European box art
|Genre(s)||Action, beat 'em up|
God Hand[a] is a PlayStation 2 action beat 'em up video game developed by Clover Studio and published by Capcom. It was directed by Shinji Mikami, and was released in Japan and North America in 2006, and in 2007 for PAL territories. It was re-released for the PlayStation 3 as a PS2 Classics downloadable game on the PlayStation Network on October 4, 2011. Mikami's desire was to create the game for hardcore gamers intermixed with a large amount of comic relief. It received an overall mixed response from critics and sold only modestly upon its release in Japan. It was Clover Studio's final video game.
The game mixes western and Japanese-themed comedy, containing over-the-top characters and storyline events. The gameplay combines traditional elements of the beat 'em up genre with new features, these include being able to map and string together a large repertoire of fighting techniques to the gamepad's face buttons in order to create unique combo attacks. The plot follows a martial artist protecting his companion and wielding a legendary pair of divine arms called "God Hands", in order to save the world from demons.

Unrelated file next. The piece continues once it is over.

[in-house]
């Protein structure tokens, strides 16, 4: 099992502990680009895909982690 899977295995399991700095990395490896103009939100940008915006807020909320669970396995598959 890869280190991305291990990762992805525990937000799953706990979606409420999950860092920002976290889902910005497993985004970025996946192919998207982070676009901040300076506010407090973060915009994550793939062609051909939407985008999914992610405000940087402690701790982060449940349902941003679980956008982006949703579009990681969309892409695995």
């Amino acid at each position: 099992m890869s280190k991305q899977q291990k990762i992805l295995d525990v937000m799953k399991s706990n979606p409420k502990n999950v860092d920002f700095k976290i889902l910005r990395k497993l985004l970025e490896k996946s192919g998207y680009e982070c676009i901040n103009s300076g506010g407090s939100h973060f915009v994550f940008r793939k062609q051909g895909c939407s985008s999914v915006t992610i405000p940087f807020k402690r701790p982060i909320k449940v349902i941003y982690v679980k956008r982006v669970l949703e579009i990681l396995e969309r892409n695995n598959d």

The 3D action game has the player moving in all directions, attacking with the face buttons and using special moves. The player can turn around using a button, and all actions outside of basic attacks are performed via a context sensitive button. Using the button allows the player, as Gene, to jump up ladders, pick up items, and use special attacks on abnormal enemies. Four dodge moves are mapped to the directions on the right analog stick. The player can assign any attacks, including the Circle, Triangle, Square and X buttons. Square allows the player to chain multiple attacks at once. There are over one hundred moves in the game for the player to choose from including basic jabs and punches to drunken-style and capoeira martial arts.